If AANP allowed himself a private chunter or two at the curious absence of swashbuckling elan in the opening 30 or so, there was plenty about the remainder to sate the appetite. In particular, the eye was irresistibly drawn towards the glorious move near the end, no doubt described by the experts as ‘ping-ping-ping’, and requiring only a better final ball from, of all people, the absolute master of final balls – Pedro Porro – in order to allow Sonny a tap-in for his hat-trick.
In short, both in the mentality – in approaching a dashed intimidating atmosphere, giving the chest a good puff and somehow emerging as the Alpha – and in quality of play throughout, our lot were as impressive as I suspect we’d all hoped, but few amongst us would genuinely have believed us capable of being. As first acid tests go, it was ripping stuff.
3. The First Goal
Plenty went on about which to lose track of time and excitedly chew the ear off a long-suffering loved one, but I was particularly taken by the precision involved in our first goal. As ever, step forward Master Maddison for a rosette, whispered compliment from a dignitary and pointless bunch of flowers to wave at the crowd, for his were the critical touches of precision.
Spinning Saka to such an extent that the young bean seemed briefly to slip out of existence was a strong start. But then as the ball raced off towards the by-line, providing little opportunity for our man to pause proceedings and summon the great minds for a conflab, Maddison was forced to roll up his sleeves and start earning those millions. And earn them he did. The AANP eyes aren’t what they used to be, but I’m pretty sure there were 3 Woolwich sorts polluting the atmosphere around Sonny at what might be deemed the point of impact. A quick spot of maths told me that that left not more than half a smidge of space to hit in order for the outcome to be anything other than a bit of a washout.
All of which is to say that the odds were stacked so heavily against Maddison that they rather threatened to topple upon him and bury him alive. Those whispered compliments and pointless flowers ought therefore really to be top of the range stuff, because to say that Maddison picked a needle from a haystick – at full stretch, at full pelt and with some red-clad fiend lumbering into view – would be to understate the thing.
At which point, one might suggest that Sonny had little to do in order to earn his accolades and make his little hand-camera-square thing. ‘Pop Ball In Net’ would have about covered the instructions.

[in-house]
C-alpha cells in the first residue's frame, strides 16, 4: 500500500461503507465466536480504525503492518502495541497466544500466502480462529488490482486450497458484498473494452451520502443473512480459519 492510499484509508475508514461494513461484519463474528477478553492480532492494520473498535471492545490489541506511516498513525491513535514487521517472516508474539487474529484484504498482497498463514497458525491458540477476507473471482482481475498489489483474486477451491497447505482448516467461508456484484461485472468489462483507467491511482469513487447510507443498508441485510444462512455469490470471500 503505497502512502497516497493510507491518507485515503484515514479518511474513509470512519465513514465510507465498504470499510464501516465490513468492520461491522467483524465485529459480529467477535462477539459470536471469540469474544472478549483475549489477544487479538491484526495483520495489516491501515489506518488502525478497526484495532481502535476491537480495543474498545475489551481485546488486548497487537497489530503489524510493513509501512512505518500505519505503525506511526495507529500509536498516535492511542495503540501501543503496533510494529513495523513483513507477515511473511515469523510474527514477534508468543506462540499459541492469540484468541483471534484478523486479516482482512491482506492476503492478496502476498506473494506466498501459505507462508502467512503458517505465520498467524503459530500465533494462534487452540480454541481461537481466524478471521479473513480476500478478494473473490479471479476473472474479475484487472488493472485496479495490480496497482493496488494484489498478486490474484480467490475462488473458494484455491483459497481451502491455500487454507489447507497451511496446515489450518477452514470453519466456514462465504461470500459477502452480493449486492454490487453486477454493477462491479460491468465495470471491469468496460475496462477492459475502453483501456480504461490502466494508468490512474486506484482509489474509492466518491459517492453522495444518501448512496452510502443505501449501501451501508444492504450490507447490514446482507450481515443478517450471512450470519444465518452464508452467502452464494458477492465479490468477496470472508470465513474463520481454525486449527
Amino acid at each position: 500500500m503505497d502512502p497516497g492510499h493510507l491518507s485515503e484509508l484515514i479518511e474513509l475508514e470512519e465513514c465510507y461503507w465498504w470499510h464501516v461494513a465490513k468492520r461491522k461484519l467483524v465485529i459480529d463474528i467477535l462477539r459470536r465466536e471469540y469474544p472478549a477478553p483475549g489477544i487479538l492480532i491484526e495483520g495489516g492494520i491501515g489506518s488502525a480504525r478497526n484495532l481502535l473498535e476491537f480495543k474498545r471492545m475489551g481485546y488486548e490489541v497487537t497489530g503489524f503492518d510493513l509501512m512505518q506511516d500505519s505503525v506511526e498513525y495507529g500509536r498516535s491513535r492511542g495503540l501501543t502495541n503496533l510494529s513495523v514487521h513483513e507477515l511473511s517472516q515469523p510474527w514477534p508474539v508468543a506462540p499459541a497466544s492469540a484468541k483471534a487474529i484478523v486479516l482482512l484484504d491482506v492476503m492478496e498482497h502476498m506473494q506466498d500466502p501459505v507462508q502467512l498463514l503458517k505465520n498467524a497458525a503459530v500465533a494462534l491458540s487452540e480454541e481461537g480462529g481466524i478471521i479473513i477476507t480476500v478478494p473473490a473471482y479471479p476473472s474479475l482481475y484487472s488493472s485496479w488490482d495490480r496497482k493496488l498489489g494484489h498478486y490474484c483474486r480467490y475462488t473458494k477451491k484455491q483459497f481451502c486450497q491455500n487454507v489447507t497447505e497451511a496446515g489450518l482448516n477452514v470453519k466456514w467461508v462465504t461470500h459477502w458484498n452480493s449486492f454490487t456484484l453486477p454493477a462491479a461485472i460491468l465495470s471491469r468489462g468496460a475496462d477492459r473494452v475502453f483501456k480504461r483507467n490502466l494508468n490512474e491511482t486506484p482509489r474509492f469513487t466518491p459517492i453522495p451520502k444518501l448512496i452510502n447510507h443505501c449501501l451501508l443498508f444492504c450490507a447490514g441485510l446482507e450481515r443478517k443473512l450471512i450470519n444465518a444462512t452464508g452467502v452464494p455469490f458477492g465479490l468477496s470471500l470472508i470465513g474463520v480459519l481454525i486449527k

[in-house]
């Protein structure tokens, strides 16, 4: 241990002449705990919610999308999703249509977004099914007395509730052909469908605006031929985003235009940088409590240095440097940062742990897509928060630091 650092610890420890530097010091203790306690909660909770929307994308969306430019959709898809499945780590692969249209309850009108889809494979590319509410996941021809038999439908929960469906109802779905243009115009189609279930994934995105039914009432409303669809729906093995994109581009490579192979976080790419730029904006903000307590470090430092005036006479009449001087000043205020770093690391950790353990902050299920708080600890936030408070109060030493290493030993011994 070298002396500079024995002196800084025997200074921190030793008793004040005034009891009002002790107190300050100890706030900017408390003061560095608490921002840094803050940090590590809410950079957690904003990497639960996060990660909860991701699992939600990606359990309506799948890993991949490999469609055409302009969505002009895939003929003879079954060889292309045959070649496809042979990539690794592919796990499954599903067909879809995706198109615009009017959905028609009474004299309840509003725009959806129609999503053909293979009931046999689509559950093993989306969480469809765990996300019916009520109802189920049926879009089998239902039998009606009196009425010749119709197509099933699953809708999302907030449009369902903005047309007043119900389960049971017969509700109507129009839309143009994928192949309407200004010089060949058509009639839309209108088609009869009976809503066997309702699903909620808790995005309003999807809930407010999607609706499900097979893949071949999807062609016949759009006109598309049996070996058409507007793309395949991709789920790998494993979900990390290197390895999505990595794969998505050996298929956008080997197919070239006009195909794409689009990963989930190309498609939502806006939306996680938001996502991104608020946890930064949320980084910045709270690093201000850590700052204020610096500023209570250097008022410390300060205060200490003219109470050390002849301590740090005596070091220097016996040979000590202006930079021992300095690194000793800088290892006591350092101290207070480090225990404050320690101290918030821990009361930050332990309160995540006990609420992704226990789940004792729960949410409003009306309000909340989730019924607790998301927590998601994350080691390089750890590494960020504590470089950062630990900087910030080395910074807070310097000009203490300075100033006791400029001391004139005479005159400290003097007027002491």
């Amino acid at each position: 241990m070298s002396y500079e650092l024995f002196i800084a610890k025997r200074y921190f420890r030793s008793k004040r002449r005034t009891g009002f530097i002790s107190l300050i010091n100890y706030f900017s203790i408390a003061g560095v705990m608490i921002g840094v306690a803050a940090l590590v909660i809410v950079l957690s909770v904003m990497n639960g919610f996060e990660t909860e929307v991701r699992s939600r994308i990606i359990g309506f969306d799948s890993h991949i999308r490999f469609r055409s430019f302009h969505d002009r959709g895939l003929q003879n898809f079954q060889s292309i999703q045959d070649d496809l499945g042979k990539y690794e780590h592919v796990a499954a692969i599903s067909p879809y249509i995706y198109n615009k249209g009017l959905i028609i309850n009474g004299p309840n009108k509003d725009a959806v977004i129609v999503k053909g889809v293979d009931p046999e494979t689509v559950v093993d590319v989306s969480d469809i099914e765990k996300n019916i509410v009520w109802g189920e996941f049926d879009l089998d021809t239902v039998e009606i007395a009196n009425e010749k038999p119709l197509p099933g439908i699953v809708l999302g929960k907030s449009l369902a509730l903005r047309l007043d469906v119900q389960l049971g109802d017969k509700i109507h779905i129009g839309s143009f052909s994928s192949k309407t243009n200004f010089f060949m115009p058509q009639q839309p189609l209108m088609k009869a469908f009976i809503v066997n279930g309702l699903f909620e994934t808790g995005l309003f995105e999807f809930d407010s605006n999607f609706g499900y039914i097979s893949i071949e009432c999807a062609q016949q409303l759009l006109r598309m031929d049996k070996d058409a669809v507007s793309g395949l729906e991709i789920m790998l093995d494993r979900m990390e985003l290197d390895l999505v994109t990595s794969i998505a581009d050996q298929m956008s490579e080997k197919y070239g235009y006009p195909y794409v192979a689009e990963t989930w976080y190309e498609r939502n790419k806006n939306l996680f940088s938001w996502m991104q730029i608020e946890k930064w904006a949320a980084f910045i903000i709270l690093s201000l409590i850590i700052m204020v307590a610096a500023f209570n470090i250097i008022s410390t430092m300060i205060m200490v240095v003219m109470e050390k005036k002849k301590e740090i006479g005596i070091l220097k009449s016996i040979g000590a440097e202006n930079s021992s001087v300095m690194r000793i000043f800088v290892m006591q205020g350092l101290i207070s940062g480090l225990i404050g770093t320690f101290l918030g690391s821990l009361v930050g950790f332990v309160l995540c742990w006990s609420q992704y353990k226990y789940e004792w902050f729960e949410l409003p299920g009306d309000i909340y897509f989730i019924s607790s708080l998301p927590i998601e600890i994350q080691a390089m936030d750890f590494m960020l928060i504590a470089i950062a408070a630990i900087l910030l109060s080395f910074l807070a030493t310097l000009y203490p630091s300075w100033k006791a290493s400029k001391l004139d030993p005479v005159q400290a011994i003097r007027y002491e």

Again, however, this final part of the operation was a tad more nuanced. As alluded to earlier, one could hardly suggest that when Son crept into view the coast was clear. The coast was crowded, and in fact fast becoming something of a claustrophobe’s nightmare, with bodies advancing upon the poor lad like vultures getting right down to it for their daily spot of carcass.
Throw in a goalkeeper who had only minutes earlier demonstrated a penchant for the elastic, and the equation upped a few notches in difficulty.
It is therefore to Sonny’s immense credit that he put into effect just about the only type of contact that would win the day. The computer in his head, no doubt whirring like the dickens, told him that a first-time poke, using the pace of the ball and placed as far as physically possible from Raya was required; and Sonny’s left peg rather stylishly did all of the above.
There is of course a further volume or two to be penned on this one. Destiny deciding that they could brandish all the early yellow cards in the world at him but he’d be dashed if such nonsense would prevent him from dedicating his evening to keeping under wraps one of the world’s premier right wingers. The entire back-four exchanging some furtive nods and seeing to it that not a single, clear second half chance would be ceded. Bissouma gliding effortlessly this way and that, no matter the geography or number of chasing foes. Vicario making saves that, while of the standard one would expect, might still have brought a concerned frown to the map of a previous custodian or two – whilst also proving his value as the final ball-playing option with his feet.
On this occasion however, there will be no further elaboration. AANP is off for several species of medication, and with hopes unreasonably high about what damage we might inflict upon Liverpool.